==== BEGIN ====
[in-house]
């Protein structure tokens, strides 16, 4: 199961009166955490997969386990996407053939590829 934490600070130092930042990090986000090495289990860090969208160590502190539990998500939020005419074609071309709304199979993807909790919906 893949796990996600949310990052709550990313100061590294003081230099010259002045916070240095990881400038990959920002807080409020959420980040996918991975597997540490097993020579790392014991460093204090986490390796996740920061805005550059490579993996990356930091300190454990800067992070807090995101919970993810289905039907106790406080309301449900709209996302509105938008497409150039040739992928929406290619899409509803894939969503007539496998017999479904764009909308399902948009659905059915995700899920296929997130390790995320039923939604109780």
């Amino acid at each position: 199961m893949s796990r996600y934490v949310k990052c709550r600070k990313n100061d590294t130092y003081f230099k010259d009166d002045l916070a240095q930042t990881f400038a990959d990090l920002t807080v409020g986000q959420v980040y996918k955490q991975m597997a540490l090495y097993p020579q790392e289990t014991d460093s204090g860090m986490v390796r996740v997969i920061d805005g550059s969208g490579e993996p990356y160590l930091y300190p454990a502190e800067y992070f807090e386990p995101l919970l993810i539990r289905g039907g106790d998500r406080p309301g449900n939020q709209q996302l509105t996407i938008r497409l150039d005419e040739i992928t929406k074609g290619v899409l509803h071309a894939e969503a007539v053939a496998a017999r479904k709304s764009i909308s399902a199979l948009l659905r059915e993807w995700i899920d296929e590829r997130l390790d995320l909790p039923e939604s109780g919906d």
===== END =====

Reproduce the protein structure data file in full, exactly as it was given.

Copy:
[in-house]
């Protein structure tokens, strides 16, 4: 199961009166955490997969386990996407053939590829 934490600070130092930042990090986000090495289990860090969208160590502190539990998500939020005419074609071309709304199979993807909790919906 893949796990996600949310990052709550990313100061590294003081230099010259002045916070240095990881400038990959920002807080409020959420980040996918991975597997540490097993020579790392014991460093204090986490390796996740920061805005550059490579993996990356930091300190454990800067992070807090995101919970993810289905039907106790406080309301449900709209996302509105938008497409150039040739992928929406290619899409509803894939969503007539496998017999479904764009909308399902948009659905059915995700899920296929997130390790995320039923939604109780």
């Amino acid at each position: 199961m893949s796990r996600y934490v949310k990052c709550r600070k990313n100061d590294t130092y003081f230099k010259d009166d002045l916070a240095q930042t990881f400038a990959d990090l920002t807080v409020g986000q959420v980040y996918k955490q991975m597997a540490l090495y097993p020579q790392e289990t014991d460093s204090g860090m986490v390796r996740v997969i920061d805005g550059s969208g490579e993996p990356y160590l930091y300190p454990a502190e800067y992070f807090e386990p995101l919970l993810i539990r289905g039907g106790d998500r406080p309301g449900n939020q709209q996302l509105t996407i938008r497409l150039d005419e040739i992928t929406k074609g290619v899409l509803h071309a894939e969503a007539v053939a496998a017999r479904k709304s764009i909308s399902a199979l948009l659905r059915e993807w995700i899920d296929e590829r997130l390790d995320l909790p039923e939604s109780g919906d």